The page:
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Be secretive when buying a share of the freehold

Be Secretive When Buying A Share Of The Freehold!1st Nov 2019

by Nick Leedham on 1st Nov 2019

Contact Nick Leedham

Planning to buy a share of the freehold of your block of flats? Be very careful when it comes to telling the freeholder/landlord – you may be giving them an opportunity to force up the price!

Purchasing The Freehold? Book A Free Chat

You Want To Get Rid Of The Landlord…

Here’s the scenario: you don’t get along with your landlord. You don’t like having to pay them ground rent. You don’t like their management company. You don’t like the tradesman they hire to do repairs.

You can’t wait to stop paying your landlord ground rent…because you’re going to buy the freehold of the block. You can’t wait to tell your landlord. Think how satisfying that’ll be!

Just one problem. Telling the landlord might feel like sweet revenge for the leaseholders but it can backfire horribly.

That’s because it gives the landlord an incentive to react…and potentially find a way of demonstrating further value for the freehold. So you and your fellow leaseholders could each end up paying more for your share of the freehold.

What Can Go Wrong When You Buy The Freehold…Example 1

This is a true story. A group of leaseholders wanted to buy the freehold of their block because they were unhappy with the management of the building and they were suffering with the usual problems associated with poor lease length.

They made the potentially expensive mistake of telling the landlord that they were instructing a solicitor to serve a Section 13 Notice to buy the freehold (exercising their rights under the ‘collective enfranchisement’ process).

The landlord used this advance warning to their advantage. They granted a lease over the loft and roof space. They granted that lease to a connected company of theirs. And this lease for the loft space contained a rising ground rent

This meant the leaseholders were faced with deciding whether to incur the cost of purchasing the new lease for the roof space. 

Now ordinarily, the roof space lease may not have much inherent value. But the freeholder was able to claim that they should be compensated for a loss of ground rent income – and the third party company was able to claim that they should be compensated for the loss of the loft and roof space lease.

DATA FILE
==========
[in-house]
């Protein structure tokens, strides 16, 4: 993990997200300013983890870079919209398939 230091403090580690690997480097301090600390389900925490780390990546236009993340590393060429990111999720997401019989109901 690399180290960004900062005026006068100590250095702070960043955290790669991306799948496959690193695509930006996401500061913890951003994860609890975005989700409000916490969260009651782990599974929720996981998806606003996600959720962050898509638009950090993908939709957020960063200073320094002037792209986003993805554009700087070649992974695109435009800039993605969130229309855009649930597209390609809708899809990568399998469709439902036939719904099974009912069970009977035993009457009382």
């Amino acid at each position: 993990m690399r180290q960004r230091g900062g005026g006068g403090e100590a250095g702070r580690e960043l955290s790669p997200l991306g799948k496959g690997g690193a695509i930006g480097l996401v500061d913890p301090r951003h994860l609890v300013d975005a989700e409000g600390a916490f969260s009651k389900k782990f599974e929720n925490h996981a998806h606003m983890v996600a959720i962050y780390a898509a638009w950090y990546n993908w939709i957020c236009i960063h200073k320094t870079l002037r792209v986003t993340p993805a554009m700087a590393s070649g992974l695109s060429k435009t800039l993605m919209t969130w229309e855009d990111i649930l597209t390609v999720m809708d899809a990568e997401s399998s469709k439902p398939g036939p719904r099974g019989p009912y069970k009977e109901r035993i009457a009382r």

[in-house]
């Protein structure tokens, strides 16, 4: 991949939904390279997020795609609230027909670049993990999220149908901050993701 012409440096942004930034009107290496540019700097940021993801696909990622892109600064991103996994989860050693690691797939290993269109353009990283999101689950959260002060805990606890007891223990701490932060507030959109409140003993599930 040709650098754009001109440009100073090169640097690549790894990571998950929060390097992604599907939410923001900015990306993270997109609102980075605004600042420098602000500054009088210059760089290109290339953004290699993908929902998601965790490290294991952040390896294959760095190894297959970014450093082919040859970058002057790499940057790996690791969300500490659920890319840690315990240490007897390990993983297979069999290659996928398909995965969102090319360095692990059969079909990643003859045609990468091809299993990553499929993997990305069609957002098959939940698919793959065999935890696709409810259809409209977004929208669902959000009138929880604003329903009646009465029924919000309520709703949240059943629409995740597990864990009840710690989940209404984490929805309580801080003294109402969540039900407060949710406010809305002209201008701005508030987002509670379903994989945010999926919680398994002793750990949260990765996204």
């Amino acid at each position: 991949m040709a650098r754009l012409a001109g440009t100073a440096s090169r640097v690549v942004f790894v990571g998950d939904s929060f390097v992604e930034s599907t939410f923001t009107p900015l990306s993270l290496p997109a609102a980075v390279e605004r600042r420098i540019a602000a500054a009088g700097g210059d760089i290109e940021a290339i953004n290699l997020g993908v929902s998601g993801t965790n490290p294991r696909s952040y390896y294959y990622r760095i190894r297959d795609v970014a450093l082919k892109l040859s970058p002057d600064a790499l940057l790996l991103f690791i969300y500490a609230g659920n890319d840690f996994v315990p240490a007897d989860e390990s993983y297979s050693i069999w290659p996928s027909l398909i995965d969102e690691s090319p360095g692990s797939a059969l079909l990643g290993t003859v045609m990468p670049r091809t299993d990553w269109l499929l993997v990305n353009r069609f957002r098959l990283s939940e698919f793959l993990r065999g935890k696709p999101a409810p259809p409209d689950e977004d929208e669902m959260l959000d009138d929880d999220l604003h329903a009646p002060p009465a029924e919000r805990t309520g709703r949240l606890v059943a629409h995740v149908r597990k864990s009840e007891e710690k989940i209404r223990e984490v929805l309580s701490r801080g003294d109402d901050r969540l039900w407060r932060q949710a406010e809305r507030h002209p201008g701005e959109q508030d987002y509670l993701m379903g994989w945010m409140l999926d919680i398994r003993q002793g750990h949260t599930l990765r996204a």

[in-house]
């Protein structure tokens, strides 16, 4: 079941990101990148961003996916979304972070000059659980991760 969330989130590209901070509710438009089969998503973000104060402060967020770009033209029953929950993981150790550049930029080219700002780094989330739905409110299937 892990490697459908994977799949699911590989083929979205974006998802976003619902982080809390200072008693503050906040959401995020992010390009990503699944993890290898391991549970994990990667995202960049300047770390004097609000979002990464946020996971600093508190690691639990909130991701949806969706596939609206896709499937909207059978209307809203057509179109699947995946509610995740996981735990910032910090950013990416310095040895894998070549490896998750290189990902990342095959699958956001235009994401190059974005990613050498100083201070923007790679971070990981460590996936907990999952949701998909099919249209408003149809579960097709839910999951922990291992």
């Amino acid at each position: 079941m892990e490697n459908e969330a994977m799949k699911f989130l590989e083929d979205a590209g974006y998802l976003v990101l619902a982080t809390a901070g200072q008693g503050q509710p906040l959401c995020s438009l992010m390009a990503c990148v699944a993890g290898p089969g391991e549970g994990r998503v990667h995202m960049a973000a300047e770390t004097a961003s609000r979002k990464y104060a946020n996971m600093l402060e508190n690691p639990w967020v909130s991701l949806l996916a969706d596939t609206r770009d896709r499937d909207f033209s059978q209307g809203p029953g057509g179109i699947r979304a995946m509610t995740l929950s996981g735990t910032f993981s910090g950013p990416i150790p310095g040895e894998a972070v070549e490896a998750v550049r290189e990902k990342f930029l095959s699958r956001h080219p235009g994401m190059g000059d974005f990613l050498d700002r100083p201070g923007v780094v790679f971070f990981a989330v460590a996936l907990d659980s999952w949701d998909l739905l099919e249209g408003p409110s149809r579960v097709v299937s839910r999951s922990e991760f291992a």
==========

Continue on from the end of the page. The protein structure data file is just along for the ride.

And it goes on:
So unfortunately the leaseholders had to entertain further arguments from the freeholder surrounding the overall cost of the freehold…simply because they had unwittingly tipped them off.

What the landlord did may leave a sour taste for the leaseholders but it was perfectly lawful.

What Can Go Wrong With A Freehold Purchase…Example 2

This is another true story – along a similar vein. Once again, the leaseholders told the landlord they wanted to buy the freehold…before they had served the Section 13 Notice. And once again the landlord reacted swiftly…

The freeholder used the opportunity to grant commercial leases to telecommunications companies – allowing them to install phone masts on top of the block. This increased the potential compensation owed to the landlord for the freehold.

So yet again the price when up. And this time the price was now so high that the leaseholders could no longer afford to continue with the freehold purchase.

It was an undesirable outcome for them:

  • their attempt to buy the freehold was put on hold
  • the cost of any future attempts could be much higher
  • the landlord remained in control of the block
  • the leaseholders were left with telecom masts on the top of the building.

How To Avoid Problems Like These

The collective enfranchisement process is by its very nature ‘collective’. It means asking all the leaseholders whether they want to proceed (and gaining the support of at least 50% of them).

So complete secrecy should be considered at all times. Tell your fellow leaseholders what can go wrong. Show them this blog post. Explain to them that there could be real financial consequences if they tell the freeholder about their intentions.

It is absolutely vital to get expert legal advice before proceeding – as leasehold specialists we can run your freehold purchase the right way and help to keep your costs down. 

Find Out More About Buying The Freehold

For more information, please contact residential leasehold solicitor Nick Leedham at Coles Miller’s Bournemouth office, 01202 355697.

This document is not intended to constitute and should not be used as a substitute for legal advice on any specific matter. No liability for the accuracy of the content of this document, or the consequences of relying on it, is assumed by the author. If you seek further information, please contact Managing Partner Neil Andrews at Coles Miller Solicitors LLP.